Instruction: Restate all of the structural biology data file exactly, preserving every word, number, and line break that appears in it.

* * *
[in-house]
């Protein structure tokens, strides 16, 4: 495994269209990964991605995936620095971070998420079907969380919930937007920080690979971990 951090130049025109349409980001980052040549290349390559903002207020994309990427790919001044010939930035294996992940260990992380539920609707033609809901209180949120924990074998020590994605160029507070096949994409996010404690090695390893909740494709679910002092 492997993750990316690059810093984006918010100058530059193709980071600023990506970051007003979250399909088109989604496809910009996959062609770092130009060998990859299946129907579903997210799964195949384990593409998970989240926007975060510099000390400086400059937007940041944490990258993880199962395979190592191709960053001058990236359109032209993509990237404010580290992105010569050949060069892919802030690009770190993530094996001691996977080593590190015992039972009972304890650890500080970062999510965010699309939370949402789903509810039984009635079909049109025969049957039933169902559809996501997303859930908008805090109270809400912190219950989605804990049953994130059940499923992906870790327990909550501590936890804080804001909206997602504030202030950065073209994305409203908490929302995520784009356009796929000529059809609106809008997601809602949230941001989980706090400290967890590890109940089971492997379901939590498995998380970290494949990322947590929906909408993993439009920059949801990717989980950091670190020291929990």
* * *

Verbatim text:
[in-house]
């Protein structure tokens, strides 16, 4: 495994269209990964991605995936620095971070998420079907969380919930937007920080690979971990 951090130049025109349409980001980052040549290349390559903002207020994309990427790919001044010939930035294996992940260990992380539920609707033609809901209180949120924990074998020590994605160029507070096949994409996010404690090695390893909740494709679910002092 492997993750990316690059810093984006918010100058530059193709980071600023990506970051007003979250399909088109989604496809910009996959062609770092130009060998990859299946129907579903997210799964195949384990593409998970989240926007975060510099000390400086400059937007940041944490990258993880199962395979190592191709960053001058990236359109032209993509990237404010580290992105010569050949060069892919802030690009770190993530094996001691996977080593590190015992039972009972304890650890500080970062999510965010699309939370949402789903509810039984009635079909049109025969049957039933169902559809996501997303859930908008805090109270809400912190219950989605804990049953994130059940499923992906870790327990909550501590936890804080804001909206997602504030202030950065073209994305409203908490929302995520784009356009796929000529059809609106809008997601809602949230941001989980706090400290967890590890109940089971492997379901939590498995998380970290494949990322947590929906909408993993439009920059949801990717989980950091670190020291929990």